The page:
Emma lives vicariously through the love lives of others, and in that, Emma Woodhouse is no different to the original. Although some of her match-making works well (it is difficult to know if it is because of or in spite of her), she can be remarkably clueless at times and thinks that she knows what others think much better than she does (notwithstanding her degree in Psychology). I won’t rehash the plot, as you are probably familiar with it, be it through the novel or through one of the many versions available. Let’s just say that there is much plotting, interfering, match-making, misunderstandings, blunders, embarrassing moments, and yes, plenty of romance. And in this version, much Southern charm and tradition.
The story is told by two of the characters, by Emma, in the first person (and that allows us to understand her motivations, and see that although misguided at times, there is no true malice in her, and she doubts herself more than she lets on), and by George, in the third person (until the last chapter, when we finally hear from George in his own words). George is a true gentleman and a worthy hero of one of Austen’s novels, although he is not perfect. He has a long list of short-term girlfriends and can be, at times, as lacking in insight as Emma. But he is tall, handsome, and he always behaves impeccably (something we cannot say of all the male characters). The two points of view help us get a wider perspective and we get to see Emma from the point of view of somebody who knows her well and still loves her, with all her faults and quirks. We also get a good insight into the different roles played by men and women in the society of the time and get a good understanding of what being a member of such society is like, from an insider’s perspective.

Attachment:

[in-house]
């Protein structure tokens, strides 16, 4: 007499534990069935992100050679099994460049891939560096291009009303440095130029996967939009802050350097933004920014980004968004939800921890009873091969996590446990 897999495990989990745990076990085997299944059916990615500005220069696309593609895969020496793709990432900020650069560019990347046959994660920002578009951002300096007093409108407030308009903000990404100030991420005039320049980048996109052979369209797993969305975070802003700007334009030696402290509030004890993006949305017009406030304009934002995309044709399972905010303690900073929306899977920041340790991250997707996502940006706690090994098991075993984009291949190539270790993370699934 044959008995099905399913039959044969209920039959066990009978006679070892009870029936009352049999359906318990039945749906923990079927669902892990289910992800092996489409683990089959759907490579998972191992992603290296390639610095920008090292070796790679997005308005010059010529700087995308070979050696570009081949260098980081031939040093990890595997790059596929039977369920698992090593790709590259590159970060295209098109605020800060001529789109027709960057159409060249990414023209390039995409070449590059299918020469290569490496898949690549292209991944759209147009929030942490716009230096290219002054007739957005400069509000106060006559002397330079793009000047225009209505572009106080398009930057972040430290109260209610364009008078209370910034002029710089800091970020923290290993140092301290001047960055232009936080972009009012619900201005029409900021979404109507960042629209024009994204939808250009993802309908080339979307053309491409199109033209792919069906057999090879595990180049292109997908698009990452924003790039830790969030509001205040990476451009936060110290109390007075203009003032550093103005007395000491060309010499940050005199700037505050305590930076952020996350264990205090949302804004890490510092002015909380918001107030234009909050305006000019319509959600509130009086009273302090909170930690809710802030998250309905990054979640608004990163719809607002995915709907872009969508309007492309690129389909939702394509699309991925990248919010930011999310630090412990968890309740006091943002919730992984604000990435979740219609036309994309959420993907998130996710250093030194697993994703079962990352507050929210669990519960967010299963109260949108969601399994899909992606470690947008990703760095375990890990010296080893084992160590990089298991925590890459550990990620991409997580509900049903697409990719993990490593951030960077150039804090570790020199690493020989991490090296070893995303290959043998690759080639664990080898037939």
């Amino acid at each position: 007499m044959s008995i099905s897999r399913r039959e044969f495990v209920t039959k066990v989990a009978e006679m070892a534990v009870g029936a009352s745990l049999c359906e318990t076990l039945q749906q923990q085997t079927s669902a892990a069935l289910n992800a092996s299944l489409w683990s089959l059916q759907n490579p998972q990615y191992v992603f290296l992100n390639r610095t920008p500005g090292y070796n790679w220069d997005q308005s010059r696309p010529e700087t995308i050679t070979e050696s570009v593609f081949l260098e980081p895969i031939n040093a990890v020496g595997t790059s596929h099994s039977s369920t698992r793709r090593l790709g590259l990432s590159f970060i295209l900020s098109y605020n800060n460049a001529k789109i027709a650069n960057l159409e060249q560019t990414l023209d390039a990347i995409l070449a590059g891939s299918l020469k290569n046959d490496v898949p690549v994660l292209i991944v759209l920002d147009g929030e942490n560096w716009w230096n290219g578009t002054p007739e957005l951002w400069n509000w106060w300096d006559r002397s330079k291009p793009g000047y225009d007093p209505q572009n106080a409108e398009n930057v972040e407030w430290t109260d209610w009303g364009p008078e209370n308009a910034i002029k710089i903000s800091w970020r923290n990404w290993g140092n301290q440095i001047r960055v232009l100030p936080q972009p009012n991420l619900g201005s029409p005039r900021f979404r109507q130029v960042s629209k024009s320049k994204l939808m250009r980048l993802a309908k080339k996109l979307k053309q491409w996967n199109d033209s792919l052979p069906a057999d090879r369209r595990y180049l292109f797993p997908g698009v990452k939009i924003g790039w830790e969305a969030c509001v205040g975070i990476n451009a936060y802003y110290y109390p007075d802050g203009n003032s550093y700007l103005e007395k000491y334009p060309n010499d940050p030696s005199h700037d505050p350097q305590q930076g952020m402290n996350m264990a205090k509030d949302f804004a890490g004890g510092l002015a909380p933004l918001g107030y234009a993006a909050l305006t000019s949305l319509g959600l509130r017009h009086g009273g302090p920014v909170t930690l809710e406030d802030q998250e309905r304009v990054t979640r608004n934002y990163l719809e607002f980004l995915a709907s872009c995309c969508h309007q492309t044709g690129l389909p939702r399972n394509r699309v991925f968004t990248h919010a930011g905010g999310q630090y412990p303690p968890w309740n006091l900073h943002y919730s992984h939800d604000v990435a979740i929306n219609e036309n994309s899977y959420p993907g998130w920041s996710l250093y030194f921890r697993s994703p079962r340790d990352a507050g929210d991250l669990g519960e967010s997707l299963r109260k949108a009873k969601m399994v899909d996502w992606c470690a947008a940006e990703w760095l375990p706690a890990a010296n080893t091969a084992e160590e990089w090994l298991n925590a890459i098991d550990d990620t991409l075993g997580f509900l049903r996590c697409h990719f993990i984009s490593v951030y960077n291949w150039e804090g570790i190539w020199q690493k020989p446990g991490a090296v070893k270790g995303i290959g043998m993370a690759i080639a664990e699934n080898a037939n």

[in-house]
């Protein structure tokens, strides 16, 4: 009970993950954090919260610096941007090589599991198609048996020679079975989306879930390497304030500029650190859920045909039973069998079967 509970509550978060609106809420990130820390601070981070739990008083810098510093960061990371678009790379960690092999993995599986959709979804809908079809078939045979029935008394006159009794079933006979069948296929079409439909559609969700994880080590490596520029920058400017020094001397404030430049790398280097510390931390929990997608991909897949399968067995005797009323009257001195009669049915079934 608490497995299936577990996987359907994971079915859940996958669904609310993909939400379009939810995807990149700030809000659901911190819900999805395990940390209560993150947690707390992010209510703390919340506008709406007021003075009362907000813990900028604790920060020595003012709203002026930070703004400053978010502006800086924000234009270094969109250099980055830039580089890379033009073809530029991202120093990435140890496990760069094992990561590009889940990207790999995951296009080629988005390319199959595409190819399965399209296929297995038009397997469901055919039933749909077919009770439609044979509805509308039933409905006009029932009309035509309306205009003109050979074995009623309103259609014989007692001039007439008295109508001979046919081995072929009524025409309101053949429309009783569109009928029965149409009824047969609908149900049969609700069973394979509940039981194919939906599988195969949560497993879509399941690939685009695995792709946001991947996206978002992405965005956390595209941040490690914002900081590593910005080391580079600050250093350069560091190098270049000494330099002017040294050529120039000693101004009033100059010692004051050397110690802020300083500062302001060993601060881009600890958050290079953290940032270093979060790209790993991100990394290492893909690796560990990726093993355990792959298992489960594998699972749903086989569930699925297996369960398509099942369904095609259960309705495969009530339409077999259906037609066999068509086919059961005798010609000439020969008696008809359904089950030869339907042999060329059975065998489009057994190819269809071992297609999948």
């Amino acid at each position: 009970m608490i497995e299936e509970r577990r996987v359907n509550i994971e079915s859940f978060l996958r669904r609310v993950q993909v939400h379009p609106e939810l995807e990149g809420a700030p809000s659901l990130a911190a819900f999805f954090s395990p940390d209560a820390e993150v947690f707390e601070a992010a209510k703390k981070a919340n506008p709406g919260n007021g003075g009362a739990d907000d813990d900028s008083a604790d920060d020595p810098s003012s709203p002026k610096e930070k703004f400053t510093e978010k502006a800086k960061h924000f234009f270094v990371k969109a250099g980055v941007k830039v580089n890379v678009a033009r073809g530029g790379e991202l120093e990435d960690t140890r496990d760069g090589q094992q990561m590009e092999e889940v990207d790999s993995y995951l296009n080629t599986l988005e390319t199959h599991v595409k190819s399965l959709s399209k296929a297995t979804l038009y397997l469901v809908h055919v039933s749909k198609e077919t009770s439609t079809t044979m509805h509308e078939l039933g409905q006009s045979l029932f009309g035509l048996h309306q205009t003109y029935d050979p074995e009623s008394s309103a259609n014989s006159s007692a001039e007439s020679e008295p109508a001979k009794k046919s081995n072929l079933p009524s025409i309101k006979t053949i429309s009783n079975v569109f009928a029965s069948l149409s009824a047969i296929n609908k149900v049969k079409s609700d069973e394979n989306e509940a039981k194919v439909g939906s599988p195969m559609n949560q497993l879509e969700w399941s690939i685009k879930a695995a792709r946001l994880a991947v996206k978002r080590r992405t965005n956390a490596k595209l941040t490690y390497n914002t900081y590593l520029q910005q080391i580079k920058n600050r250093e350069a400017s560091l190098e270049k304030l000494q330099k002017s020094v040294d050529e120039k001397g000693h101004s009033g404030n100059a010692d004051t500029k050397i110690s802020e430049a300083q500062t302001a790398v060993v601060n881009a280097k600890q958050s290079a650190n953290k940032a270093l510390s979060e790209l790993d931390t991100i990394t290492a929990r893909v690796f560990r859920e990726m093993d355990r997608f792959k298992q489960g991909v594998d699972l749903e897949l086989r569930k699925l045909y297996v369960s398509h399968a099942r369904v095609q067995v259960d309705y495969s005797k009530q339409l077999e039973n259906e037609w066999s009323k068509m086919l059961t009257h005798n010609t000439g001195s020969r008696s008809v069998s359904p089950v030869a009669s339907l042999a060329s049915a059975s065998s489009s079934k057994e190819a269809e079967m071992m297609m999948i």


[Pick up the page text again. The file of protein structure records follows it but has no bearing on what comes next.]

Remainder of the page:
The setting works well, as although it is a more modern period, is not the present, and the location and the type of society reflected in the novel translates well the characteristics of the small, tradition-laden era of Austen’s novel. Emma’s naïveté is justified in part by the insular society she lives in, and by her self-appointed role of her father’s carer, that keeps her somewhat isolated and less likely to mix with others outside of her social circle. Although she is not the easiest of characters to identify with (her lifestyle is very different from what most of us have experienced and many of her difficulties are of her own doing, rather than due to any hardship or real-life problems), she does love her family, and although we might not like to be reminded of it, we have all been, young, naïve, and believed we knew everything.
There are misguided characters, some not-so-nice characters (some can be mean but I would hardly call any of them truly bad, although Tim is very self-involved, although he is a politician, so it fits) and some lovely characters as well. (I was particularly fond of Nina and Helen and found John, Emma’s father, endearing and sympathetically portrayed). The locations and the social setting is brought to life beautifully by the author, who shows an in-depth knowledge of the subject, and I wished I could have been there with them at many of the events (although I’m afraid I’d stick out like a sore thumb). There is even some sex, although not very descriptive (and as you know I’m not a lover of erotica or sex in novels), and the final chapter brings us up to date with the fates of the characters, with some lovely and funny surprises.
The novel has some touching moments, plenty of romance, some moments when we feel embarrassed on behalf of the central character (and many when we want to strangle her), and some funny ones. It is a light read although it will make us think about family and remind us of our youth. There are also some great questions for book clubs at the back, which I think would engender much discussion for readers.
In sum, an amusing and light read, a great reimagining of Emma, in a fabulous setting, with a heroine we’ll love and hate at times, a gorgeous love interest, and a great period piece for those who love the genteel South.